Obstructive Sleep Apnea (OSA) is a sleep-related breathing condition that is characterized through repeated episodes of nocturnal breathing due to the upper airway collapsing. The airway becomes narrow or blocked where breathing becomes difficult.
Obstructive Sleep Apnea is a condition that anybody can have. It is also a condition that is difficult to control because it occurs during sleep. If you’ve been identified as one who suffers from obstructive sleep apnea, then your overall wellbeing is in danger.
Is Obstructive Sleep Apnea Dangerous?
Yes, obstructive sleep apnea can become dangerous. Research has associated OSA condition with adverse health conditions such as type 2 diabetes, strokes, cardiovascular disease and dementia. The connection of OSA between these conditions stems from people that are obese or largely overweight. Obesity is the main culprit behind these conditions and is also attributed to obstructive sleep apnea.
Below breaks down how these health problems can become dangerous:
- Cardiovascular Disease – A fast and abnormal heartbeat or a stroke are common conditions that affect your heart. OSA disrupts the level of oxygen flow because the brain cannot control the blood flow in the arteries.
- Type 2 Diabetes – OSA is a common condition for diabetics and the condition promotes lower levels of glucose control. Alongside poor lifestyle habits and low physical activity, you’re likely to gain a severe amount of weight leading to a recurring collapse of the upper airway, obstructing breathing.
- High Blood Pressure – OSA can make high blood pressure levels higher through stress hormones exceeding high levels. Obstructive breathing also drops the level of oxygen, causing heavier breathing and snoring.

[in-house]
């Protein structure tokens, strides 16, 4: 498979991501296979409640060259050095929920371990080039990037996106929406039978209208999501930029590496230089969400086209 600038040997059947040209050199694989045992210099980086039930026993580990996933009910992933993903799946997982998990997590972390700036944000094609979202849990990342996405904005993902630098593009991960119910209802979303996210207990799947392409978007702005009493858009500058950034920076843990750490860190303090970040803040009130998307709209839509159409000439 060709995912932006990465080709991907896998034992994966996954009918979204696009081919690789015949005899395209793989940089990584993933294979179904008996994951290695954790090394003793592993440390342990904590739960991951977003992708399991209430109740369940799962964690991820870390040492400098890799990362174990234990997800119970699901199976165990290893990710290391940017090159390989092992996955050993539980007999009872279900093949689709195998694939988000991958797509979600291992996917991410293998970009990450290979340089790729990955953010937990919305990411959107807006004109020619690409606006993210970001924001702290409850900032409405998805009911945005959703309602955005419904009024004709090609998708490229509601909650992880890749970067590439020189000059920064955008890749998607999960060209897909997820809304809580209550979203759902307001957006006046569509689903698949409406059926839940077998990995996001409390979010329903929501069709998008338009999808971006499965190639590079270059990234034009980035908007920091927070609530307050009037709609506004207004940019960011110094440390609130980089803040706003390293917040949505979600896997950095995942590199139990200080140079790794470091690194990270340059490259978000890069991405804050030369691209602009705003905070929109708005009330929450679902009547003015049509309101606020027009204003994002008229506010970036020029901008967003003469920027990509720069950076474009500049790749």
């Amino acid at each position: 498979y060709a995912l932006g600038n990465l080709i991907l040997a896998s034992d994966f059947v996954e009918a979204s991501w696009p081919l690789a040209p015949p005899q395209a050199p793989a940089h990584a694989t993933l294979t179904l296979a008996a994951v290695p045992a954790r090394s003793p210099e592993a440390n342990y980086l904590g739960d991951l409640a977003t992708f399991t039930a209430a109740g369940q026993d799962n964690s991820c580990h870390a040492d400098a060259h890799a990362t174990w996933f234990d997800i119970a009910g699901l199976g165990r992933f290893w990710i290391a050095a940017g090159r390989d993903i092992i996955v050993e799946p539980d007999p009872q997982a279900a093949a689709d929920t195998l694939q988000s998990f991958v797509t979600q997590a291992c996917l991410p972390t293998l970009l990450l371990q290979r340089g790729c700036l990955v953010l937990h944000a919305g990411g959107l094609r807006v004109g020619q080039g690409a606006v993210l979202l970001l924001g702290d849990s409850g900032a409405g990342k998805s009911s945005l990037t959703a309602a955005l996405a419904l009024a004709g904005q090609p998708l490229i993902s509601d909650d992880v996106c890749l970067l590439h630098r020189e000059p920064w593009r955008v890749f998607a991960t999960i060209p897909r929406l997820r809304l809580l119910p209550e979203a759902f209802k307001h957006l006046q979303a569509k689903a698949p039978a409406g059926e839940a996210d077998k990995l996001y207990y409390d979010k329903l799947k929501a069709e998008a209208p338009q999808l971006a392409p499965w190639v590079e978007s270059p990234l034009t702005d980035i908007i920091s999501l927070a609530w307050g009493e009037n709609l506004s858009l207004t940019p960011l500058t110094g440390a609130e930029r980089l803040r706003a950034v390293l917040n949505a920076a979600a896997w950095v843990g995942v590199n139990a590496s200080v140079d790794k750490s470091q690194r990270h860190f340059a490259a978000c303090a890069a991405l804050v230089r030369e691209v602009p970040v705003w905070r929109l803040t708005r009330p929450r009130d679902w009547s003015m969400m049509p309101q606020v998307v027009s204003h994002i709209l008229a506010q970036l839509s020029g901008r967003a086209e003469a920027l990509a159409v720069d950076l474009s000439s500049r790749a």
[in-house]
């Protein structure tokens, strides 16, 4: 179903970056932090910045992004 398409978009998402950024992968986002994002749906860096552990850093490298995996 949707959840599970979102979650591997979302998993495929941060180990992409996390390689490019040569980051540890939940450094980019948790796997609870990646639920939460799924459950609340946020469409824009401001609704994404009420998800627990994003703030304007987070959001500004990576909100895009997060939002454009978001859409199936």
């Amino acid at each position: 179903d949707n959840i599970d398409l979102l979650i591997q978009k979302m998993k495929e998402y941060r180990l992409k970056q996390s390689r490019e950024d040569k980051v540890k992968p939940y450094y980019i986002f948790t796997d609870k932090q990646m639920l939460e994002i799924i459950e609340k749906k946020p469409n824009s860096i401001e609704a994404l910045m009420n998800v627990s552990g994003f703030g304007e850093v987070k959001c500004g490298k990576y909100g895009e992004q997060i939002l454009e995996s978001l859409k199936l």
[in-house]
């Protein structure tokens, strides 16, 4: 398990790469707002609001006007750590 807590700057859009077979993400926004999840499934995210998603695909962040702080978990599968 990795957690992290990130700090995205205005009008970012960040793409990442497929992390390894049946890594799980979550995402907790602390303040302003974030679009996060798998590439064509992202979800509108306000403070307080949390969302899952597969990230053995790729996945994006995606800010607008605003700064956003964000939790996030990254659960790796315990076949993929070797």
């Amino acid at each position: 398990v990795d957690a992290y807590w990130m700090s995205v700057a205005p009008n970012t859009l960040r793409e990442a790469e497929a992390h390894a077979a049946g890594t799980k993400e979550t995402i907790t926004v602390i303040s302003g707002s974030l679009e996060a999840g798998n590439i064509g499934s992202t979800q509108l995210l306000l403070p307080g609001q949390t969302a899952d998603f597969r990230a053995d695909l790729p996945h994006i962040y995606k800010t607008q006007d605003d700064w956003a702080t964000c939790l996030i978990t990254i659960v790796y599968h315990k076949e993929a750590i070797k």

- Low Energy Levels and Stress – With low energy levels, you’re likely to feel stressed and lethargic during the day. Those with obstructive sleep apnea are more likely to fall asleep more times during the day owing to fatigue and low oxygen in the blood.
- Dry Mouth – Dry mouth occurs where there is low saliva production. With low saliva, you’re at risk of dry mouth, a symptom of tooth decay. Saliva acts as a tool to protect your mouth from harmful bacteria build-up. Read here to learn more about the process of tooth decay.
Treating Sleep Apnea
It is important that obstructive sleep apnea is treated for the benefit of your overall health. The condition can range from mild to severe, and the severity is typically measured by the number of breathing pauses you experience.
Treatment ultimately depends on its severity. If there are risks in contracting health conditions such as strokes and cardiovascular diseases, diagnosis is recommended.
Obstructive Sleep Apnea can be treated through the following methods:
- Continuous Positive Airway Pressure (CPAP) – CPAP is a machine that requires you to wear a mask during sleep. This is designed to hold the airway open for smoother breathing and prevents the airway from collapsing. The machine pushes mild air pressure at a certain temperature through the nose and mouth. No matter the body position, you’re unlikely to experience disrupted sleep and neither will your breathing be disrupted.
- Mandibular Advancement Devices (MAD) – MAD devices help to pull the lower jaw forward slightly so the airway becomes wider and will help reduce obstructive sleep apnea to allow for smoother breathing. Another symptom of obstructive sleep apnea is teeth grinding, which would also be prevented.
Lifestyle Changes Also Impact…
Alongside diagnosis, obstructive sleep apnea can also be treated at home through lifestyle changes. Become more mobile by doing regular exercise. Exercise is essential for weight loss. What also helps is reducing the number of calories you consume. Your food intake is attributed to adverse health conditions such as diabetes and cardiovascular disease through high-levels of sugar and a lack of care of your body. A lack of lifestyle control will mean lack of sleep quality, poor health and exposure to dangerous diseases.
If you’re suffering from obstructive sleep apnea, contact our Chatswood dental team for advice or treatment. Check yourself in for an appointment today!